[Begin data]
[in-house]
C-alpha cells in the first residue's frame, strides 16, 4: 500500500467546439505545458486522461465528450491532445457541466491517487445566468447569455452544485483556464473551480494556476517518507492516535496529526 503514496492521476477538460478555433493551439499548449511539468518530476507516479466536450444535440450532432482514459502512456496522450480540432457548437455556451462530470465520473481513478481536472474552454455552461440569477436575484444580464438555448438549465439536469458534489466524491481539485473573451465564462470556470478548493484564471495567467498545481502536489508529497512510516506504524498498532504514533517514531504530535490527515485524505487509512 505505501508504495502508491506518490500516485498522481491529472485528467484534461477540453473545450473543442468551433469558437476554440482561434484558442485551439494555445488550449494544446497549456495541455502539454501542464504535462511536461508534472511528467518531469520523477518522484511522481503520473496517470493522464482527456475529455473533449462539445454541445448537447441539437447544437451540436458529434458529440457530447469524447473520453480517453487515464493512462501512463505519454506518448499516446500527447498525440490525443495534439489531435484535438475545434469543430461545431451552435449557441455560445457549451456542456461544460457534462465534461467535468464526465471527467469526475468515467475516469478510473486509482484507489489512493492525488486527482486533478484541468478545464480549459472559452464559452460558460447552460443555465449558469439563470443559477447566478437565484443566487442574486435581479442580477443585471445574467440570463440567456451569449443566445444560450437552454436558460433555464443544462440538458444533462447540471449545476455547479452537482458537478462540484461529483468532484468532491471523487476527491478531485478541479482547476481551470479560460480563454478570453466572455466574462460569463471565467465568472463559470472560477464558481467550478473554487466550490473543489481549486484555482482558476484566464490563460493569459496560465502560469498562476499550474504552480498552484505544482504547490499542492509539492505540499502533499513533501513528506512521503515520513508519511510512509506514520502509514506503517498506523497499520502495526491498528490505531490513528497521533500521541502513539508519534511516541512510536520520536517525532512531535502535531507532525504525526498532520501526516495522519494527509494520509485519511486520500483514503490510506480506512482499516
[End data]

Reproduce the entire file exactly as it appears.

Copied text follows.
[in-house]
C-alpha cells in the first residue's frame, strides 16, 4: 500500500467546439505545458486522461465528450491532445457541466491517487445566468447569455452544485483556464473551480494556476517518507492516535496529526 503514496492521476477538460478555433493551439499548449511539468518530476507516479466536450444535440450532432482514459502512456496522450480540432457548437455556451462530470465520473481513478481536472474552454455552461440569477436575484444580464438555448438549465439536469458534489466524491481539485473573451465564462470556470478548493484564471495567467498545481502536489508529497512510516506504524498498532504514533517514531504530535490527515485524505487509512 505505501508504495502508491506518490500516485498522481491529472485528467484534461477540453473545450473543442468551433469558437476554440482561434484558442485551439494555445488550449494544446497549456495541455502539454501542464504535462511536461508534472511528467518531469520523477518522484511522481503520473496517470493522464482527456475529455473533449462539445454541445448537447441539437447544437451540436458529434458529440457530447469524447473520453480517453487515464493512462501512463505519454506518448499516446500527447498525440490525443495534439489531435484535438475545434469543430461545431451552435449557441455560445457549451456542456461544460457534462465534461467535468464526465471527467469526475468515467475516469478510473486509482484507489489512493492525488486527482486533478484541468478545464480549459472559452464559452460558460447552460443555465449558469439563470443559477447566478437565484443566487442574486435581479442580477443585471445574467440570463440567456451569449443566445444560450437552454436558460433555464443544462440538458444533462447540471449545476455547479452537482458537478462540484461529483468532484468532491471523487476527491478531485478541479482547476481551470479560460480563454478570453466572455466574462460569463471565467465568472463559470472560477464558481467550478473554487466550490473543489481549486484555482482558476484566464490563460493569459496560465502560469498562476499550474504552480498552484505544482504547490499542492509539492505540499502533499513533501513528506512521503515520513508519511510512509506514520502509514506503517498506523497499520502495526491498528490505531490513528497521533500521541502513539508519534511516541512510536520520536517525532512531535502535531507532525504525526498532520501526516495522519494527509494520509485519511486520500483514503490510506480506512482499516